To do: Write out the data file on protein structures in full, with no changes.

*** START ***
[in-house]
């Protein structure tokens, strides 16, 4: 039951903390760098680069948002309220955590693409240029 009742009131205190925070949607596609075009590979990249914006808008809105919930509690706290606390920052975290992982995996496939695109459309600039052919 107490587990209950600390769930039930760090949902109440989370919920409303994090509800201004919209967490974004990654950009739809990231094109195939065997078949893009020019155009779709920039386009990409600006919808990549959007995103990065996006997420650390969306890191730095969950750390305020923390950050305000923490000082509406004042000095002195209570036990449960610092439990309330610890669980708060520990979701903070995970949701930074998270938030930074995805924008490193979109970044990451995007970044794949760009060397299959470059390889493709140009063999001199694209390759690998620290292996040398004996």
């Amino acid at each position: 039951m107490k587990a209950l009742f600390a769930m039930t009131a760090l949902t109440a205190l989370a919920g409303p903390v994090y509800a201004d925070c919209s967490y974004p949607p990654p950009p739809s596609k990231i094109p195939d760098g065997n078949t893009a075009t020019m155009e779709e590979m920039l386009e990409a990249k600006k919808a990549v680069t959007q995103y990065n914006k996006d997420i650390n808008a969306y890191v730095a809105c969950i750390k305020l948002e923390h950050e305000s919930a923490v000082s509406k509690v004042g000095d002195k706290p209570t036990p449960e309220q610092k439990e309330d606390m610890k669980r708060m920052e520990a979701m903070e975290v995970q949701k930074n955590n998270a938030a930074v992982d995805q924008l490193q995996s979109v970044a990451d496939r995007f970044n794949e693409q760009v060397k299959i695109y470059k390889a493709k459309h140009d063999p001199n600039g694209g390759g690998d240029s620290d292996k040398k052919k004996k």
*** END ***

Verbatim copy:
[in-house]
């Protein structure tokens, strides 16, 4: 039951903390760098680069948002309220955590693409240029 009742009131205190925070949607596609075009590979990249914006808008809105919930509690706290606390920052975290992982995996496939695109459309600039052919 107490587990209950600390769930039930760090949902109440989370919920409303994090509800201004919209967490974004990654950009739809990231094109195939065997078949893009020019155009779709920039386009990409600006919808990549959007995103990065996006997420650390969306890191730095969950750390305020923390950050305000923490000082509406004042000095002195209570036990449960610092439990309330610890669980708060520990979701903070995970949701930074998270938030930074995805924008490193979109970044990451995007970044794949760009060397299959470059390889493709140009063999001199694209390759690998620290292996040398004996």
């Amino acid at each position: 039951m107490k587990a209950l009742f600390a769930m039930t009131a760090l949902t109440a205190l989370a919920g409303p903390v994090y509800a201004d925070c919209s967490y974004p949607p990654p950009p739809s596609k990231i094109p195939d760098g065997n078949t893009a075009t020019m155009e779709e590979m920039l386009e990409a990249k600006k919808a990549v680069t959007q995103y990065n914006k996006d997420i650390n808008a969306y890191v730095a809105c969950i750390k305020l948002e923390h950050e305000s919930a923490v000082s509406k509690v004042g000095d002195k706290p209570t036990p449960e309220q610092k439990e309330d606390m610890k669980r708060m920052e520990a979701m903070e975290v995970q949701k930074n955590n998270a938030a930074v992982d995805q924008l490193q995996s979109v970044a990451d496939r995007f970044n794949e693409q760009v060397k299959i695109y470059k390889a493709k459309h140009d063999p001199n600039g694209g390759g690998d240029s620290d292996k040398k052919k004996k």